I recently was staying on-site at a retirement community where I had been invited to speak. It was early in the morning, so I went down to the library of the community to have a cup of coffee and catch up on a few emails. While getting my laptop out, I overheard a resident in the hallway telling a member of the maintenance staff that the daily newspaper had not been delivered to his room that morning as it normally is.
Staff member: “I’m sorry, it’s the newspaper carrier’s responsibility, and he must have missed his delivery to your apartment.”
Resident: “Well, is there anything you can do? Can you call them maybe? See if they can drop one off?”
Staff member: “I’m sorry sir. Once they make their delivery, we can’t do much.”
The whole time, I thought to myself, “Why doesn’t the staff member go tell someone right now so they can get this man a newspaper?! He is paying good money to live here!” Or the staff member could at least tell the resident that they plan to call and have a conversation with the delivery service to ensure it doesn’t happen again.
But ultimately, the issue wasn’t so much what could or should have been done about the newspaper; it was the generally dismissive attitude of the staff member.
Treating residents like valued customers
Think of Amazon, Costco, Chick-fil-a, Apple, and other companies known for their outstanding customer service. Top-notch service providers like these do everything they can to keep their clients happy. If you’ve been to Disney World, you also have witnessed this. And there’s a reason why the term “Disney experience” has been coined: That company has perfected the art of personalized customer service with a smile.
More than once, I’ve heard continuing care retirement communities (CCRCs, also called life plan communities) compared to a cruise ship that never leaves the dock, and for some communities, it is a fair comparison: great food, countless activities, and staff members who are trained to provide impeccable service to residents. But, it isn’t necessarily whether the provider is the glitziest; it’s about a community’s culture. After all, the kind of service we might get at a resort or on a cruise isn’t necessarily what we want in everyday life. Remember: It’s not the Ritz-Carlton; it’s your home. So, while good customer service is nice, it’s also important to find a retirement community that emphasizes a culture of respect for the residents.
How to spot a customer service-focused community
Although there are many different aspects that make up a life plan community (a.k.a., continuing care retirement community), providers that exhibit the following characteristics are more likely to lead the pack in the future:
Value residents and their voices
This harkens back to my story of the resident who didn’t receive his daily newspaper. Residents of life plan communities should be viewed as guests, clients, and stakeholders…all at the same time. And don’t forget that without the residents, the staff wouldn’t have a paycheck.
The next generation of retirees wants their voices to be heard. Communities need to encourage an active resident council and have adequate resident representation on the board of directors. This doesn’t mean an organization can implement every suggestion or meet every desire, but residents’ opinions should always be cordially welcomed, and problems should be addressed as soon as possible.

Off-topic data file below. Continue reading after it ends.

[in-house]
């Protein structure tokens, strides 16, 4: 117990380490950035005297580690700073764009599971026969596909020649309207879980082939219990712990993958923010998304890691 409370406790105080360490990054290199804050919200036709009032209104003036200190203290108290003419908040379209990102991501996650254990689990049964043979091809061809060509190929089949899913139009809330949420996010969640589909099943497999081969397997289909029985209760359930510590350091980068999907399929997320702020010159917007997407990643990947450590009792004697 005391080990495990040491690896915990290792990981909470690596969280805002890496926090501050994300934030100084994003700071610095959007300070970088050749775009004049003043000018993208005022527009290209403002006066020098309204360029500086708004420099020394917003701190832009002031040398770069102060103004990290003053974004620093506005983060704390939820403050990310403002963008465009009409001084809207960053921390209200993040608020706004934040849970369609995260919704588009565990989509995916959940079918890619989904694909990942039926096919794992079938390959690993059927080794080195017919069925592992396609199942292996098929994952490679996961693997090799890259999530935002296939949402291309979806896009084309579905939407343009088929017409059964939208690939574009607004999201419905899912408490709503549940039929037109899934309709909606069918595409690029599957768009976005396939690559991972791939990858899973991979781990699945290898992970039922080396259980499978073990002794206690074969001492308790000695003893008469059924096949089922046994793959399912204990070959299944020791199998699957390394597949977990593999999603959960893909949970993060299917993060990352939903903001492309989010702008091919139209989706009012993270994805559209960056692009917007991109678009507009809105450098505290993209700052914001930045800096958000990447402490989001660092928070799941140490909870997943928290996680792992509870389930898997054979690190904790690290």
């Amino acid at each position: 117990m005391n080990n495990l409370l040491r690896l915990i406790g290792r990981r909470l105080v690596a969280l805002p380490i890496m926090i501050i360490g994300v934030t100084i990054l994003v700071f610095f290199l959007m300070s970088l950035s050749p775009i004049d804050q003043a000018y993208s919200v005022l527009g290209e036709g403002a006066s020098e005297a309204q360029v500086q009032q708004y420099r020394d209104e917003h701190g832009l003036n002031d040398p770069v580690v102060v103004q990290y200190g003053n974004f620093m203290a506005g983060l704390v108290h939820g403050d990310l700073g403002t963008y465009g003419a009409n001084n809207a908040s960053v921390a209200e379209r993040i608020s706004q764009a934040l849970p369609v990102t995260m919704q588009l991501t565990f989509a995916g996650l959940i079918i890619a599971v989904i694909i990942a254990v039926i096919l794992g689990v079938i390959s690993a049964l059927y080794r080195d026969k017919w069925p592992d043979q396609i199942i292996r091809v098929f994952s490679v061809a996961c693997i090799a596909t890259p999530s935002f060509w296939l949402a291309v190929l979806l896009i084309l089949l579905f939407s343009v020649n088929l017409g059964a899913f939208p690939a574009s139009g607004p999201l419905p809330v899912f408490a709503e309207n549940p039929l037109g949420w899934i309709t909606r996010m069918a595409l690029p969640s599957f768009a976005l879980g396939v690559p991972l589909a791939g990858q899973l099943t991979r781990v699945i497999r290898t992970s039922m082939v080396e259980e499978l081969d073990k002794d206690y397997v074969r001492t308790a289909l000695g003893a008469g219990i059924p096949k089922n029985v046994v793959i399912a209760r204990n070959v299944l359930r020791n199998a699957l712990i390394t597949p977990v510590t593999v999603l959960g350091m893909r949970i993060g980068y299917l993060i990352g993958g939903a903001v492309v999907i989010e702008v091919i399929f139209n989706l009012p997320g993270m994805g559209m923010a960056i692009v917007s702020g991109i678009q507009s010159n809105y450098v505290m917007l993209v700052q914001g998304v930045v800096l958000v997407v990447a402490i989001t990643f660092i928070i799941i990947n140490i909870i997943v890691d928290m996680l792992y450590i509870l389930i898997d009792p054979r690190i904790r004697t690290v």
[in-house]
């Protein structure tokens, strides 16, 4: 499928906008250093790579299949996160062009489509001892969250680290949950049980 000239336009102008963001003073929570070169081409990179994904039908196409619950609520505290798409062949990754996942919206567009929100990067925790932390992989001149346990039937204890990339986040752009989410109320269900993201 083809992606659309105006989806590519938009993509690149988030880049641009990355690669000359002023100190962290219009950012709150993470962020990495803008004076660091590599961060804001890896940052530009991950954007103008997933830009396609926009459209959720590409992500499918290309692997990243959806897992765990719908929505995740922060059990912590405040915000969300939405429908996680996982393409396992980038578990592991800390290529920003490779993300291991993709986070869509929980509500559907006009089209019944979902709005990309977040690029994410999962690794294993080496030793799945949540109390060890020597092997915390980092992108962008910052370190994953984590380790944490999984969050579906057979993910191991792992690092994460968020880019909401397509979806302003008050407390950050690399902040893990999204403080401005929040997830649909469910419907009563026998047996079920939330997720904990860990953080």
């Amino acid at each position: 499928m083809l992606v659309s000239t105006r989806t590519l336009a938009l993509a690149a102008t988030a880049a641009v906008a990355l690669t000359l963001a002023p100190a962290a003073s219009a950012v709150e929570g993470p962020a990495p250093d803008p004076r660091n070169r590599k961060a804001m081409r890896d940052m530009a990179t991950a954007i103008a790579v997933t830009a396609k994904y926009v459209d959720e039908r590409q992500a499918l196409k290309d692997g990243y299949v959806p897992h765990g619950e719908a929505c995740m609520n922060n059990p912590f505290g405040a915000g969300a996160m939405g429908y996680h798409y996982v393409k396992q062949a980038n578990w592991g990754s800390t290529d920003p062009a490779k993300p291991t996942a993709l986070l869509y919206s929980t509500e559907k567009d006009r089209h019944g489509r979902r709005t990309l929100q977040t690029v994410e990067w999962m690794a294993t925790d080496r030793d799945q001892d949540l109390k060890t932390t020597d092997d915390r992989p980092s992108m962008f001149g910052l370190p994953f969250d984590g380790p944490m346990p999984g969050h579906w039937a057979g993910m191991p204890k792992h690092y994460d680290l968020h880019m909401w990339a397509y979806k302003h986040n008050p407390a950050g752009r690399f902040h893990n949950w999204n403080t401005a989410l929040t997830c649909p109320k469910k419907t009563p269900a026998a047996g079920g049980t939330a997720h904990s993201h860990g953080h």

Prudent financial management
Today’s consumer is more educated and increasingly leaning on professional advisors for assistance with making decisions about senior living options. Would-be residents will not invest the substantial lifetime costs required of most CCRCs without assurance that the community is financially prepared to meet its commitments to its residents, both today and in the future. This includes strong financial ratios and an up-to-date actuarial analysis performed by a professional actuarial firm.
The most successful CCRC providers understand the needs and wants of their target market and have up-to-date strategic and marketing plans. They realize that what worked in the past may not work for prospective residents in the future. Services, amenities, and facility design and decor are all influenced by the desires of the next generation of retirees. This leads to continued demand and high occupancy numbers, both of which also impact the financial viability of the community, as described above.
An example: Is the community equipped with wireless internet and other recent technology? This may not have been a must-have for previous residents, but recent data from Pew Research revealed that almost 60 percent of American seniors over age 65 are now using the internet on a regular basis, a number that is increasing each year. Forward-thinking communities recognize such trends and find ways to provide residents with up-to-date amenities.
Diverse board and management team
Diversity is a hot topic these days in just about every industry. It is important to remember that, while a CCRC is a home to its residents, it is also a business, and time and again, the most successful businesses have diverse leadership. A CCRC with a culturally and professionally diverse board of directors and management team can increase employee retention, improve staff members’ productivity, and foster an inclusive environment that encourages innovation and betters the community’s overall financial performance.
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